Fears over Taliban’s China deal over sanction-proof oil

The West’s decision to abandon Afghanistan has opened the country to worrying levels of Chinese influence, experts warned on Saturday night. It follows a deal between Kabul and Beijing which will eventually give China access to sanction-proof oil from Afghanistan’s Amu Darya basin.

The exploratory deal, worth £440m, marks the first agreement between the Taliban government and a foreign firm since the pariah Islamist sect took control of the country in 2021.

Signed with the state-owned China National Petroleum Corporation (CNPC), it will see pipelines built to carry oil directly to China.

Instead of negotiating a fresh agreement, inexperienced Taliban government officials re-heated an agreement with the US-backed Afghan government which was abandoned in 2011 due to security concerns.

That agreement would have netted Afghanistan £7bn and seen it retain 70 percent of its oil revenues, with China paying an additional 15 percent in corporation tax.

It is a different matter today, however. Desperate for international recognition, the Taliban has now allowed China to secure much more favourable terms, leaving Afghanistan with just 20 percent of revenues and a binding commitment to make China its exclusive customer.

On Saturday night one energy expert warned it would eventually provide China with an additional sanction-proof oil stream.

“What China is looking for in energy terms is security of supply,” said David Doherty, head of oil research at BloombergNEF.

“The terrain is harsh but if they can make this work, and achieve 200-300,000 barrels, use of a pipeline would mean no need to get ships, fleets and maritime insurance – in other words, it would make this supply virtually sanction-proof.”

And it won’t end with oil. Afghanistan is technically one of the world’s most resource-rich countries, sitting on more than £3 trillion worth of unmined copper, iron, marble, talc, coal, lithium, chromite, cobalt, gold, lapis lazuli, gemstones.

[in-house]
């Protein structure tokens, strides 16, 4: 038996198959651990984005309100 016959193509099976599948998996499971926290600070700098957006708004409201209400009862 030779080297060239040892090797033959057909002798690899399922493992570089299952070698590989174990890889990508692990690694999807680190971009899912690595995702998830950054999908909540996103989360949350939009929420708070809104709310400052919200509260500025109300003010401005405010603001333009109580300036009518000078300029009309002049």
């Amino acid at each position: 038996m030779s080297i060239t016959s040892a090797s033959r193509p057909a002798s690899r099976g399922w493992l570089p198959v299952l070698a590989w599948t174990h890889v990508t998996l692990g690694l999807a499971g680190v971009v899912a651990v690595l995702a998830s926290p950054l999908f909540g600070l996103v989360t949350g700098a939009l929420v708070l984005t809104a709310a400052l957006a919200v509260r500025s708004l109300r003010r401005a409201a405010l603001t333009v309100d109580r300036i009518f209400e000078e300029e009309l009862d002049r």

One reason why the 2011 agreement was axed was the presence of Uzbek warlord Abdul Rashid Dostum, who played a significant role in offsetting Beijing’s influence.

Dostum, who later became Afghanistan’s first Vice President, is now in Turkey, leaving Islamic State as the only force to oppose the Taliban / al Qaeda alliance.

“The West was able to use Dustum. We certainly cannot use Islamic State in the same way. So we are left looking through the window at everything that is unfolding,:” said regional expert Kyle Orton.

He said that US President Joe Biden’s withdrawal from Afghanistan in 2021 opened the gates for China – which has already planted deep footprints in both neighbouring Pakistan and Iran – to increase its influence regionally.

“This dates to 2021 when the US chose to abandon Afghanistan,’ he said.

“We had a great advantage: we were experiencing fewer military deaths than the number of training accidents across Nato every year, and with a relatively small military footprint we were able to provide key capabilities.

“We were keeping Jihadists out while keeping our strategic rivals – the axis of China, Iran and Russia – weakened in the region.

“After August 2021 that flipped. The Taliban has an alliance with Pakistan and Pakistan has a semi-colonial relationship with China.

“It means China is now spreading its influence across this region and the US is retreating.”

But there are signs that China may not have it all its own way.

While Dostum is gone, resentment against China’s presence is slowly building.

Last week Pakistan authorities were forced to arrest a Chinese labourer after an angry mob accused him of blasphemy. He is alleged to have reprimanded two workers for spending too much time praying at the Chinese-funded Dasu hydropower dam in Pakistan’s Khyber Pakhtunkhwa Province.

“There is an increasing unease across the region about China’s growing influence. The Chinese are viewed essentially as pagans, especially in the Northwest Frontier area of Afghanistan and Pakistan,’ said Orton.

“And, as with so much of China’s infrastructure investment, it uses Chinese labour and gives very little return to indigenous peoples.“

This was echoed by Supriya Ravishankar, south Asia analyst with Sibylline strategic risk group.

“The Islamic State of Khorasan Province carried out targeted attacks against Chinese nationals in Kabul in recent months as a response to China’s growing presence, and continued outreach with Taliban authorities,“ she said.

“And there is the threat of the East Turkmenistan Islamic Movement, which is percolating through the Badakhshan province which borders China.

“Beijing is hoping to increase its influence on Kabul to such an extent that it can contain these Islamist factions.”

She added: ”Afghanistan’s location as a gateway to Central Asia likely underpinned Beijing’s decision to make the investment.

“But this bears very high-security risks for China.

“In fact, the biggest takeaway for the West is how China has clearly illustrated that it wants to exert influence in Afghanistan despite these accompanying high risks.”

source: express.co.uk